So far, Avril Lavigne is having a lousy Sunday.
She is plopped on a sofa backstage at Nation, the Washington nightclub, looking bored to the point of catatonia, her only vital sign the nonstop jiggling of a pink-sneakered foot. The unfocused stare, her barely audible voice -- it all says she'd rather be anywhere but in this tiny room, hashing over her life, her music, her family and her seemingly instant rise from small-town obscurity to big-time "Britney killer" for the zillionth time.
The only topic that interests her in this interview is how little she enjoys interviews.
"No offense or anything, it's just, like, weird when someone's, like, 'So how does it feel?' " she murmurs. "You just shake someone's hand, sit down and spill your guts. And they just want to know so much and you're just, like, 'Why do you care?' "
Why do we care? Well, girlfriend, let's start with your debut album, "Let Go," which has sold more than 4 million copies and is hovering like a UFO at No. 3 on the charts 31 weeks after its release. Let's move on to the five Grammy nominations, including nods for best song of the year ("Complicated") and best new artist. And let's not forget your role in bringing the sound of electric guitars to countless middle-school girls who are tearing down Britney posters, swearing off peekaboo halter tops and dreaming of starting a band that really rawks.
No offense or anything, but that sort of cannonball grabs the attention of everyone in the pool. According to fans, this 5-foot-1, 18-year-old Canadian is leading a counteroffensive against factory-made teen pop -- one joined by Michelle Branch and Vanessa Carlton, among other artists. Lavigne (it's pronounced AV-ril La-VEEN) co-writes the songs, plays an instrument and doesn't dance. She dresses in baggy pants and T-shirts, like any sophomore skipping third-period French. She's tomboyish but cute, feisty but somehow indifferent, naughty enough to swear and flip the occasional bird.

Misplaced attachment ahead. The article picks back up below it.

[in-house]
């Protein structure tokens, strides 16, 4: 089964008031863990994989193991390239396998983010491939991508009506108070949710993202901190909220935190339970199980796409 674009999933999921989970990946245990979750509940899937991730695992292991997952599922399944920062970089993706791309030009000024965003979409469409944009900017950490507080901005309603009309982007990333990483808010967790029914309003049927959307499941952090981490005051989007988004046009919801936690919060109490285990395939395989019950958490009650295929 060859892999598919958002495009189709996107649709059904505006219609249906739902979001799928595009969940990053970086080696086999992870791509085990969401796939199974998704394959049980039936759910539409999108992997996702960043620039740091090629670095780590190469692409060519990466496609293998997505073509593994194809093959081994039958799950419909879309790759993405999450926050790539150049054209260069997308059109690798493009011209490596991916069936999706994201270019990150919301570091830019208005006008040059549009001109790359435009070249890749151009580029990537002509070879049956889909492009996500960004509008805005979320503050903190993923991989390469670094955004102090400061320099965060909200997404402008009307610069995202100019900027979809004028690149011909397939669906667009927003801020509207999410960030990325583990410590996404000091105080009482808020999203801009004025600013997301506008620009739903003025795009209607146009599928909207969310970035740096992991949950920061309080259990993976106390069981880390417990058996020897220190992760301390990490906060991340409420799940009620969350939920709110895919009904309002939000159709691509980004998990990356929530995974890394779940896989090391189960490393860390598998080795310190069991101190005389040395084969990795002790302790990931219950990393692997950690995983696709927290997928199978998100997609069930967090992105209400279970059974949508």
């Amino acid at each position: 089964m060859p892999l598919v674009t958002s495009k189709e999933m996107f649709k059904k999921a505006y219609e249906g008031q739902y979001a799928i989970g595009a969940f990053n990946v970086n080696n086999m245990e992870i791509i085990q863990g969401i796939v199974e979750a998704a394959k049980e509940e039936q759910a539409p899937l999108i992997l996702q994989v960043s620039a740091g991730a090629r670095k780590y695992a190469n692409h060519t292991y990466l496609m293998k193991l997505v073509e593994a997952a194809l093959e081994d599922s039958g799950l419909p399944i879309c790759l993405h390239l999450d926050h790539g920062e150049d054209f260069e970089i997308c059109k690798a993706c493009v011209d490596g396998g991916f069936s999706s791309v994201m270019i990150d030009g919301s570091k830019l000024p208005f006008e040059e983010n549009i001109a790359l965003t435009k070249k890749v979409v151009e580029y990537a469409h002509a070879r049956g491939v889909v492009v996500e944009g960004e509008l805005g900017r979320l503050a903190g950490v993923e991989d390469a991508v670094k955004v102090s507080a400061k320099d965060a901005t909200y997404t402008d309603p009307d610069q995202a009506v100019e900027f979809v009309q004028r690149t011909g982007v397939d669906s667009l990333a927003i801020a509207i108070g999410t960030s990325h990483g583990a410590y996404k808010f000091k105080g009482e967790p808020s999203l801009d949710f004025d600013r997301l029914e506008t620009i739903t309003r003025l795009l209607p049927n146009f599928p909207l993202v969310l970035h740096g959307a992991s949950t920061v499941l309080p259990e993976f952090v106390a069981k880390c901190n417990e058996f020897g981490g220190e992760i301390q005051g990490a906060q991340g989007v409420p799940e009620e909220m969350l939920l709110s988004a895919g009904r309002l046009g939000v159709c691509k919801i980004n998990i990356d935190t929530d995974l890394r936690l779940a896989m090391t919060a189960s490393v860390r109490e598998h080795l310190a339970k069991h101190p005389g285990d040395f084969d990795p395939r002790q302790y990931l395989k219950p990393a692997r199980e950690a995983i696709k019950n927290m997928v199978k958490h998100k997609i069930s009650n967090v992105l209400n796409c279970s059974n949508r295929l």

It's a dressed-down rebuff to Britney's primped perfectionism. It's anti-style, and regardless of how much of it has been carefully anti-planned by Arista, her label, there's little doubt that it's working.
"She's not phony, not blond, not pop," says Jessica Grosche, 20, one of a couple thousand fans at Nation for the all-ages show. "I don't like Britney. Too pop, too repeated. There's too many Britneys out there."
Others are blunter. "Britney's a slut," says Paula Vogel, a smiling 12-year-old from Columbia shivering in the cold half an hour before the venue's doors opened. "She sells her body. Avril doesn't do that. She's real."
She certainly seems real enough during the interview, if only because there is no point in faking so much apathy. It's charming, paradoxically. Lavigne has been perfectly packaged, right down to the punky type font on her album, but she and the character she's playing onstage are the same person, and after all the beauty-pageant blankness of the midriff crowd, a kid so unprogrammed that she won't perk up for a chat is refreshing.
By show time at 7 p.m., Lavigne seems energized -- a little. Her audience, by contrast, is frenzied. Girls are so crammed at the front of the stage that some are collapsing from heat exhaustion. Most are simply leaping up and down, waving their hands in the "Hook 'em Horns" configuration -- pinkie and forefinger out, the other fingers tucked under the thumb -- that Lavigne shakes at an audience when she gets emphatic.
She opens with "Sk8er Boi," a rock tale about status and romance. She barely moves, planting herself behind the mike, hip cocked a little, a few strands of hair floating up, blown about by a high-powered fan.
There's something gorgeously iconic about that image. It's going to launch a thousand bands.